Your Bribe Is His Investment

Research produced by America's best business schools.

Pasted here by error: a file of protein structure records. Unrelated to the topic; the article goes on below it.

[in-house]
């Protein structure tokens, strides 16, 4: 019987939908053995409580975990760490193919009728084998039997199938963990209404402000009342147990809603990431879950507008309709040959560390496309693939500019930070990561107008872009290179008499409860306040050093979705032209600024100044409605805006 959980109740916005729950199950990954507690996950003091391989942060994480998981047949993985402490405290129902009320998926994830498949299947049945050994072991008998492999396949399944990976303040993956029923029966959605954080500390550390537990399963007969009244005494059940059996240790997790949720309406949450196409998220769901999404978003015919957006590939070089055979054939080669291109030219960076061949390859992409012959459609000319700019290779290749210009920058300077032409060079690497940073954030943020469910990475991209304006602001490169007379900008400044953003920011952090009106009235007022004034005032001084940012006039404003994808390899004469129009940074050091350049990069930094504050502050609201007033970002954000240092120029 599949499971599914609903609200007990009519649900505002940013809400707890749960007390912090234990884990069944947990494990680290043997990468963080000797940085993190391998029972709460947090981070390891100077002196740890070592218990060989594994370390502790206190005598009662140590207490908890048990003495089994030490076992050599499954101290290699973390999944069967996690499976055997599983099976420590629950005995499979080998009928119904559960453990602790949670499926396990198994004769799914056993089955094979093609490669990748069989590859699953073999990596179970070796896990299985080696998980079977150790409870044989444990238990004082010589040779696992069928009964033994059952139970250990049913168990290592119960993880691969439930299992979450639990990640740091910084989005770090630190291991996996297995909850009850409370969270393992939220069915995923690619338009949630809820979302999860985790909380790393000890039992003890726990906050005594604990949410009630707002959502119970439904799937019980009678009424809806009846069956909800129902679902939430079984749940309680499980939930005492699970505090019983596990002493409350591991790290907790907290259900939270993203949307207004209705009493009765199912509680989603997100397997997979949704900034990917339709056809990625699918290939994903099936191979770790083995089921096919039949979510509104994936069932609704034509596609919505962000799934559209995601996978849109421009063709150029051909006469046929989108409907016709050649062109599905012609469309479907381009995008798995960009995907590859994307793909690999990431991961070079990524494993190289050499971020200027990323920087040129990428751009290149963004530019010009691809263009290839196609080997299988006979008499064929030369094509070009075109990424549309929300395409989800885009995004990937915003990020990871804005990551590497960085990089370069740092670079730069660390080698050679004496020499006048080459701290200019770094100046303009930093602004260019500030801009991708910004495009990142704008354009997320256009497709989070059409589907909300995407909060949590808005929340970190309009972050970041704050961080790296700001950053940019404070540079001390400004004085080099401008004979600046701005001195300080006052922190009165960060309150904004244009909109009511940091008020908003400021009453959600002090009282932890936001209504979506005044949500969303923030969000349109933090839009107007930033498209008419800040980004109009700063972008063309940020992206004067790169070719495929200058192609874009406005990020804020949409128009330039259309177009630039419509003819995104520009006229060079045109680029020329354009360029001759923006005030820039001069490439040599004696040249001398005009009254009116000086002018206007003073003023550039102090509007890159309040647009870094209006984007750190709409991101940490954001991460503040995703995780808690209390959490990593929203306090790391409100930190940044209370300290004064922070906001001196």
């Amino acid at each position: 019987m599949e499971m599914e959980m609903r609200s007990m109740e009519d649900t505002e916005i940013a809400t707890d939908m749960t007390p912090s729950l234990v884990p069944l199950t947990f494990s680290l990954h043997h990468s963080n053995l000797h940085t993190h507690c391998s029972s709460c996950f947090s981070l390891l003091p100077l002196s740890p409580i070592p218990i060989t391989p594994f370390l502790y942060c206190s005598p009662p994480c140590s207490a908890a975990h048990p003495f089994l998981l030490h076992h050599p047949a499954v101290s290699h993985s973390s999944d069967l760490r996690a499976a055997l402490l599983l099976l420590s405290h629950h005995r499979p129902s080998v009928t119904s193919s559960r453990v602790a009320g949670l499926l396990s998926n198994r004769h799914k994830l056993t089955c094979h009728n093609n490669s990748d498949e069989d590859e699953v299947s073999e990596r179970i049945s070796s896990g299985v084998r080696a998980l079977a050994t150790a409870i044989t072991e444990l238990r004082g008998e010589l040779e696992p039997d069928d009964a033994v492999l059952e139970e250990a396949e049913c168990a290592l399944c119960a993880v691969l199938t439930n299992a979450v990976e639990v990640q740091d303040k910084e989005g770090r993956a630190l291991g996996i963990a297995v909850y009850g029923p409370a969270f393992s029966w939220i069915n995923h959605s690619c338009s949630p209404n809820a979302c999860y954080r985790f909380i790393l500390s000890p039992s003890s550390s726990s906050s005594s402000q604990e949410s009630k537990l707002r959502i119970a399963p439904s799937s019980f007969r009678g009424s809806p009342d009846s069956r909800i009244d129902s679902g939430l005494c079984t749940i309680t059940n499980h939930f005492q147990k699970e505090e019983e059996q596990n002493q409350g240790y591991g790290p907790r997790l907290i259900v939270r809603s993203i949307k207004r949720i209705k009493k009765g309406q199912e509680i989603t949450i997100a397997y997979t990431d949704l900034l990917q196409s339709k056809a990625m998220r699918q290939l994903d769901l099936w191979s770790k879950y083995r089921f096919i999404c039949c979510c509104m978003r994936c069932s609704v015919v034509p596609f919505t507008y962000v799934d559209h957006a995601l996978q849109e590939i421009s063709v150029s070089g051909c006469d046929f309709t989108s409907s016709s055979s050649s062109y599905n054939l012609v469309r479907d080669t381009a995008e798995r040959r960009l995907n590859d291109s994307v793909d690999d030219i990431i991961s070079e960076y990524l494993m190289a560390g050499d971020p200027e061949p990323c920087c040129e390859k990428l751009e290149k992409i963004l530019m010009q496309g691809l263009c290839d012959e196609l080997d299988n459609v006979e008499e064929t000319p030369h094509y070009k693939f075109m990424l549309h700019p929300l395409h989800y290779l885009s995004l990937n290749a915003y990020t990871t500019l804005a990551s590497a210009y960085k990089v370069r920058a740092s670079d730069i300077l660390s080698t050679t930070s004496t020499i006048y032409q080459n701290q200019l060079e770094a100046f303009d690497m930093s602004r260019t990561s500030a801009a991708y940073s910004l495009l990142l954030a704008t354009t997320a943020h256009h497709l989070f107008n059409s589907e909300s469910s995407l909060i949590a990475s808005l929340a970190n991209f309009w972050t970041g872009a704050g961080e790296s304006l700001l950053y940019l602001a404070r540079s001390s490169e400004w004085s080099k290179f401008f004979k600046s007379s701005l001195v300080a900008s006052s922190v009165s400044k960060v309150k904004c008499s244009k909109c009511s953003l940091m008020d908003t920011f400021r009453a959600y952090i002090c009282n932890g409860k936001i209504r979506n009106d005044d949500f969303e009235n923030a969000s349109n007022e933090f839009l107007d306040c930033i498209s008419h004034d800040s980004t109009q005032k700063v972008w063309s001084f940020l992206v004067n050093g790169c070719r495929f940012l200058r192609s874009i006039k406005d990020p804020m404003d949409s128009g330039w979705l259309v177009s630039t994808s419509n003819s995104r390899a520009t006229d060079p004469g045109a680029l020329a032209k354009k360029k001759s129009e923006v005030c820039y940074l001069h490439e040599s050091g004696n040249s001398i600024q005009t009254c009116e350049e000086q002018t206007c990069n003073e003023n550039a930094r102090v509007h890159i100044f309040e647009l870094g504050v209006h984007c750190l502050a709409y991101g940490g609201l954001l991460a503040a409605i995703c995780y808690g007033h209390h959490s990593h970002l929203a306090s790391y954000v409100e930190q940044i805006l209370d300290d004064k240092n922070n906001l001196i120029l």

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As more American businesspeople interact with corporate counterparts in the developing world, a question arises: Can two people from different cultures trust each other to keep similar ethical standards? Wendy Bailey and Andrew Spicer of the University of South Carolina studied the opinions of American and Russian business students and found that on fundamental questions of business ethics, there was plenty of common ground. When Does National Identity Matter? Convergence and Divergence in International Business Ethics, in the Academy of Management Journal, shows that, when asked to evaluate, for example, the ethics of a company that failed to inform its employees about exposure to hazardous chemicals, the Russians and Americans answered in very similar ways. The agreement was not complete, however. In response to questions about, for example, a firm that made a "modest personal payment" to a government employee in return for a contract, the researchers got different answers.